In the U.S., the iPhone is available on three major U.S. carriers–Sprint, Verizon Wireless, and AT&T Mobility. However, if you’re a fond user of Apple’s free FaceTime video chatting service between iOS and OS X devices, you may want to consider Verizon Wireless and Sprint’s Now Network over that of AT&T’s, especially once iOS 6 hits if AT&T intends charging customers for using video chat over its cellular network as early reports imply.
With the announcement of iOS 6, which is in developer preview right now, Apple promised a long awaited feature for FaceTime users: the ability to conduct video calls over 3G and 4G cellular networks; FaceTime was previously restricted to WiFi calling in the past over speculations of large bandwidth consumption and/or low video quality that did not meet Apple’s standards on slower 3G networks.
However, it seems that using 3G/4G networks to conduct those calls may be costly for AT&T users and it is speculated that the Rethink Possible network may charge its subscribers a fee for the privilege of using its fast network for video calls. According to a report on 9 to 5 Mac, a few developers who have upgraded to iOS 6 beta 3 have noticed that an error message popped up on AT&T’s iPhone devices whereas on iPhones on competing carriers do not have the error message when attempting a FaceTime over 3G/4G call.
We attempted to bring up the same same error message when enabling the FaceTime over Cellular feature on a Verizon iPad WiFi + Cellular, but the feature enabled without an issue. AT&T charges for a separate plan to use Personal Hotspot on its network, and the carrier appears set to replicate that process with FaceTime over Cellular.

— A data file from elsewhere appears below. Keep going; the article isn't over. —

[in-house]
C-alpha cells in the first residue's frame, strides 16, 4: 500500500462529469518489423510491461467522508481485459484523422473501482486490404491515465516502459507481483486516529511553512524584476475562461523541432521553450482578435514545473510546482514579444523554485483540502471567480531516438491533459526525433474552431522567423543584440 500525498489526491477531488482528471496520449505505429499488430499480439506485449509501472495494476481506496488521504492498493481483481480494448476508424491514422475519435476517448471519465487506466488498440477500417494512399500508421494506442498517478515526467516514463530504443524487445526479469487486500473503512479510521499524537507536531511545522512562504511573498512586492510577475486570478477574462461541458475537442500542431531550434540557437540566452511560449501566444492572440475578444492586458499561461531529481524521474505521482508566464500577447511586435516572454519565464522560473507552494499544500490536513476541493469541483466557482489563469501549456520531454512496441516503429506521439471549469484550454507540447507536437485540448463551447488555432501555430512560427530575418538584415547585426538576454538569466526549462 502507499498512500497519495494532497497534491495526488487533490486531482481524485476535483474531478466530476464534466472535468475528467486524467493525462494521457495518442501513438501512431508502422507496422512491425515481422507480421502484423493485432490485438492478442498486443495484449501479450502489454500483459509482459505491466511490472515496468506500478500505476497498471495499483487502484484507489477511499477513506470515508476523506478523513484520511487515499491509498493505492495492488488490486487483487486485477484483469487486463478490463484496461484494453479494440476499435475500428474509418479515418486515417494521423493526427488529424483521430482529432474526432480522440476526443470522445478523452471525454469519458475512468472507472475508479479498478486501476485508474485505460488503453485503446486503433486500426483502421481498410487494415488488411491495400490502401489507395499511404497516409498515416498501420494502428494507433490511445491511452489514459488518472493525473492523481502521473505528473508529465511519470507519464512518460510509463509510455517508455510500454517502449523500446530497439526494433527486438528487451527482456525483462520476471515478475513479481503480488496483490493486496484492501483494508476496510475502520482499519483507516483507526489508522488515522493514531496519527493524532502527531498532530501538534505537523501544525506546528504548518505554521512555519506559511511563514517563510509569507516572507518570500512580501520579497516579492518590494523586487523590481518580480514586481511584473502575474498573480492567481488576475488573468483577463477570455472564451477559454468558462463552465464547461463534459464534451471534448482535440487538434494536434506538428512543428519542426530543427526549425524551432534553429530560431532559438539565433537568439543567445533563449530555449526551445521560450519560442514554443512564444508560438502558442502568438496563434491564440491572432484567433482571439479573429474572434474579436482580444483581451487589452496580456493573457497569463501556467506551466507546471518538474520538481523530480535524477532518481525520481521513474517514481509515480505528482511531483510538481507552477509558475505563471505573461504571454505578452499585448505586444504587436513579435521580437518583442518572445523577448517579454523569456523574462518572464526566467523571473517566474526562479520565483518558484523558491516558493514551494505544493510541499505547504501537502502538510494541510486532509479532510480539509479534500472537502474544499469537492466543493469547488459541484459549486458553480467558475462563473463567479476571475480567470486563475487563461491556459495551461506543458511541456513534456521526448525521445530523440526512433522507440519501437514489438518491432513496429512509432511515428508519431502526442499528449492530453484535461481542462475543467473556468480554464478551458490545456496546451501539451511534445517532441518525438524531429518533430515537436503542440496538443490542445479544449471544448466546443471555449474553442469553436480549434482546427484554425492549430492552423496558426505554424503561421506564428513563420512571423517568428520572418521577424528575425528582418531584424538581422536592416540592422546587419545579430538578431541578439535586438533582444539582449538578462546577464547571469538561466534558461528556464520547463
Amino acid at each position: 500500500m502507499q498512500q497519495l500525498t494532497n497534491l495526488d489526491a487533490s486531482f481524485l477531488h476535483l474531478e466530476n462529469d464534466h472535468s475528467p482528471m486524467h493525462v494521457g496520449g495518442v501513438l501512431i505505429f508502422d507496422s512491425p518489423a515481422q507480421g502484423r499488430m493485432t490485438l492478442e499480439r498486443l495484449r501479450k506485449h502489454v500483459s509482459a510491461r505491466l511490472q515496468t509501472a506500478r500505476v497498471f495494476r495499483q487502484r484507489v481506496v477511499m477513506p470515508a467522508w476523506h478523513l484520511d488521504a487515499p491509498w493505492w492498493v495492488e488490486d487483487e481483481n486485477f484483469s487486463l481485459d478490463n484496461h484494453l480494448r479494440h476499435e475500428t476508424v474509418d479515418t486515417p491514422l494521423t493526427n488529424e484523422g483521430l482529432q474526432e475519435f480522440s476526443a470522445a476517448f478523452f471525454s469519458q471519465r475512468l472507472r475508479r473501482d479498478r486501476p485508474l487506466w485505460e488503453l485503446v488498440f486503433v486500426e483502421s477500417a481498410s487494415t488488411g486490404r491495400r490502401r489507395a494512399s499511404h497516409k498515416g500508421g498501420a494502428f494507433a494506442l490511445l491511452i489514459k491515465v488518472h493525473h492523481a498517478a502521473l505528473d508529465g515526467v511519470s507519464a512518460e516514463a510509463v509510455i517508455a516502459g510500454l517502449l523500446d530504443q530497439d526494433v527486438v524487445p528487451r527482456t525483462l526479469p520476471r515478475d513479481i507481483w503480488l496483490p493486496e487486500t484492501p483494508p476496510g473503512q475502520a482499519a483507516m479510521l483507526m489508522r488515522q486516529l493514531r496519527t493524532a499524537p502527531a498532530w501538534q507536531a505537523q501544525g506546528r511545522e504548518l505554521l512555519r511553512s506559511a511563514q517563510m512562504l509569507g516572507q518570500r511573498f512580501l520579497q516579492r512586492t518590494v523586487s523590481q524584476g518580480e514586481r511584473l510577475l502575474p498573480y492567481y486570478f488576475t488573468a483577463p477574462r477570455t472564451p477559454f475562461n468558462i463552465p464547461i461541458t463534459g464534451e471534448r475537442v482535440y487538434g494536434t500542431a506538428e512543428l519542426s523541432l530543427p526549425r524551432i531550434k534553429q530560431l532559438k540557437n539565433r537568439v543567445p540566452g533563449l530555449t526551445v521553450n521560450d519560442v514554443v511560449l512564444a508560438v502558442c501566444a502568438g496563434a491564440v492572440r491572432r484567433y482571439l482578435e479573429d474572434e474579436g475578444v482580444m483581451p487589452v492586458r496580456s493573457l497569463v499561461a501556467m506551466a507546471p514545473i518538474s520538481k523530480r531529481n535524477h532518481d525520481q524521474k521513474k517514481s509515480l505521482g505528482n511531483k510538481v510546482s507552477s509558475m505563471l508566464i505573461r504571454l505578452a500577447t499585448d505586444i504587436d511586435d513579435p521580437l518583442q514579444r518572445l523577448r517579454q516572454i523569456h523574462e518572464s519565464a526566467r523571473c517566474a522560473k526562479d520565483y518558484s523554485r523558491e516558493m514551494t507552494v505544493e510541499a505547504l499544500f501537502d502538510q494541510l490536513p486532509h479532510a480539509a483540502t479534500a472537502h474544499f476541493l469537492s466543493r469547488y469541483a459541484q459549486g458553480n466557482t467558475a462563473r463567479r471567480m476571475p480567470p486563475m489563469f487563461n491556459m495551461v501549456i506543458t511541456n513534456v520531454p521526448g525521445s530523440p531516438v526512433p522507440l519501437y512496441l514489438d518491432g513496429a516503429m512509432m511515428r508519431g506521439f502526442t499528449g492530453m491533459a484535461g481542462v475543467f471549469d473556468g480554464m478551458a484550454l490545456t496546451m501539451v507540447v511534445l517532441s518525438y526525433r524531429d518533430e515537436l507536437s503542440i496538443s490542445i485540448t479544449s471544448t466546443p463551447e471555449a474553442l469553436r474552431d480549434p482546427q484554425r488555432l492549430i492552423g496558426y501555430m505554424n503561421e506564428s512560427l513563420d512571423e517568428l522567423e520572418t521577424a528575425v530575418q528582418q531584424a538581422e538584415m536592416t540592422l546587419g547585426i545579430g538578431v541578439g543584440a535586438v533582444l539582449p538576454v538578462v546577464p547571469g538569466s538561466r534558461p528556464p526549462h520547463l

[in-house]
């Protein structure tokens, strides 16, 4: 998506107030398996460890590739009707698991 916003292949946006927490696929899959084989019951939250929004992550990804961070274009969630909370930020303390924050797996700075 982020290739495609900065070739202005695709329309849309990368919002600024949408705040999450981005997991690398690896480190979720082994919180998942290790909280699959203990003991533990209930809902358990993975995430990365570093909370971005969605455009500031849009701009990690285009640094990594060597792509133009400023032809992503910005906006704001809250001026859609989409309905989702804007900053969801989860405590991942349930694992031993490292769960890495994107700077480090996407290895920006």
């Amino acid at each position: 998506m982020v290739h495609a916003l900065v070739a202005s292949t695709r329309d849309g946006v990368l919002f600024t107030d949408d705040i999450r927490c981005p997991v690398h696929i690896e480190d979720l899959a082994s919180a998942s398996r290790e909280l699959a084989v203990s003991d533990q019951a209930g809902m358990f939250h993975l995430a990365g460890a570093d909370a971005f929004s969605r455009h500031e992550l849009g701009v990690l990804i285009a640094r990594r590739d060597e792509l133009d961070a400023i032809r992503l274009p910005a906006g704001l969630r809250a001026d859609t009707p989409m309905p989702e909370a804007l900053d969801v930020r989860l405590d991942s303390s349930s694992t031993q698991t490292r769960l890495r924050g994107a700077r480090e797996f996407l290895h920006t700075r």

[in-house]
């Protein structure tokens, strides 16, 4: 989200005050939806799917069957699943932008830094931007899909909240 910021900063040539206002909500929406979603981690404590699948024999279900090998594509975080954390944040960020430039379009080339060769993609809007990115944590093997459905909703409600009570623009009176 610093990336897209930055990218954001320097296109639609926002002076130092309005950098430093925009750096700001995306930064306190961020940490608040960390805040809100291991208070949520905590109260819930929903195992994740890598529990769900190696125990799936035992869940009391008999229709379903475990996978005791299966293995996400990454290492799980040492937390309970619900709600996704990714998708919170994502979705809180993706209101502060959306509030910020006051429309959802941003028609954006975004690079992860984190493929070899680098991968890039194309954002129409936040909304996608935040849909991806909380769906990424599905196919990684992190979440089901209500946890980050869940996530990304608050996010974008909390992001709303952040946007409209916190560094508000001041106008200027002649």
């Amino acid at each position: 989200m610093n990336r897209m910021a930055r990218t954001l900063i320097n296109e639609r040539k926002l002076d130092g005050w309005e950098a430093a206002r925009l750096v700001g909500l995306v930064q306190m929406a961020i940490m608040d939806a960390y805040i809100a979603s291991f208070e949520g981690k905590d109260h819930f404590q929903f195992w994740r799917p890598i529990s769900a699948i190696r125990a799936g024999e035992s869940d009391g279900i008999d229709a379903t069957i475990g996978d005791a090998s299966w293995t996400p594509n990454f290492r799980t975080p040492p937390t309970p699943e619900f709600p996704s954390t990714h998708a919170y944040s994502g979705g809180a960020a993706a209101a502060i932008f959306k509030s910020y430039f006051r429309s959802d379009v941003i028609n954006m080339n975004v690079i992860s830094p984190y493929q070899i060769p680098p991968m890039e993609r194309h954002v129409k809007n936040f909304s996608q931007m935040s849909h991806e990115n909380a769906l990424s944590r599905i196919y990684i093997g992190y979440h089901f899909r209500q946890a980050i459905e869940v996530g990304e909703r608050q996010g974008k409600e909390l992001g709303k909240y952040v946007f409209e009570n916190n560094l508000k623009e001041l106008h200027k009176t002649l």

So far, AT&T has not issued any statement on whether or not it would charge for the feature and is remaining elusive. Instead, the carrier only states that it is working with Apple to deliver a good experience to customers:
We’re working closely with Apple on the new developer build of iOS6 and we’ll share more information with our customers as it becomes available.
It’s unclear if AT&T’s collaboration, from its vague statement, will result in additional billing for video calls over 3G/4G or if it intends to work with Apple to optimize its network to deliver a great experience without any additional surcharges for video calling.
FaceTime over 3G/4G will utilize quite a bit of data, and it may be reasonable for AT&T to try to charge customers. However, that may not be a fair case as third-party video chat apps like Skype, Tango, and others would not be subject to the same charges.
It’s unclear if other carriers, like Verizon Wireless and Sprint, in the U.S. would follow suit and charge users, but so far there hasn’t been any error messages when attempting to enable FaceTime over 3G/4G for those carriers’ iPhone units.
In the past, prior to iOS 6, users who jailbreak can install a hack to enable FaceTime over cellular networks.